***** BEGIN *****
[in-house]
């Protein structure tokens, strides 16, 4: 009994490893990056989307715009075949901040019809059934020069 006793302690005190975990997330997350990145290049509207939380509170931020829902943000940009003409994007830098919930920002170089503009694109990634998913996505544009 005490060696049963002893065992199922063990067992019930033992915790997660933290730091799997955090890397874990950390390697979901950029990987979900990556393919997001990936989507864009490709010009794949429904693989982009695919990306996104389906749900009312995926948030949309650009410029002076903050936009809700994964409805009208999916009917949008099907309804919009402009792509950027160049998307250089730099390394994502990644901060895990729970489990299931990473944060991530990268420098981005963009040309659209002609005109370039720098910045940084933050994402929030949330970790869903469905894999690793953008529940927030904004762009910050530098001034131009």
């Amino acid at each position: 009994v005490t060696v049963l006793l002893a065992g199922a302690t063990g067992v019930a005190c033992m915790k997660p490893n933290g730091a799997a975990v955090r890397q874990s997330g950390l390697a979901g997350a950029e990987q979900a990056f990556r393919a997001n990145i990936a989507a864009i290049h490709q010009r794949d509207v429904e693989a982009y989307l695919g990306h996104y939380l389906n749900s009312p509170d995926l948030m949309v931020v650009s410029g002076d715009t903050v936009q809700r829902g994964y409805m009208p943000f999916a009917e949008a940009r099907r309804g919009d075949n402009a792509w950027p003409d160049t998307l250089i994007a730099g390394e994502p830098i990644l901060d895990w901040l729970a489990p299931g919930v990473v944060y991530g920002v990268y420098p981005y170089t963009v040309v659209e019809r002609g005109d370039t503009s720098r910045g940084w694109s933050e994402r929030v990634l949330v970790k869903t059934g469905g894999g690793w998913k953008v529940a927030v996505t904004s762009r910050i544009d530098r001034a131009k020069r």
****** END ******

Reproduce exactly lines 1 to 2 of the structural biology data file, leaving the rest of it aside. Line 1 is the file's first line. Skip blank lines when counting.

[in-house]
């Protein structure tokens, strides 16, 4: 009994490893990056989307715009075949901040019809059934020069 006793302690005190975990997330997350990145290049509207939380509170931020829902943000940009003409994007830098919930920002170089503009694109990634998913996505544009 005490060696049963002893065992199922063990067992019930033992915790997660933290730091799997955090890397874990950390390697979901950029990987979900990556393919997001990936989507864009490709010009794949429904693989982009695919990306996104389906749900009312995926948030949309650009410029002076903050936009809700994964409805009208999916009917949008099907309804919009402009792509950027160049998307250089730099390394994502990644901060895990729970489990299931990473944060991530990268420098981005963009040309659209002609005109370039720098910045940084933050994402929030949330970790869903469905894999690793953008529940927030904004762009910050530098001034131009």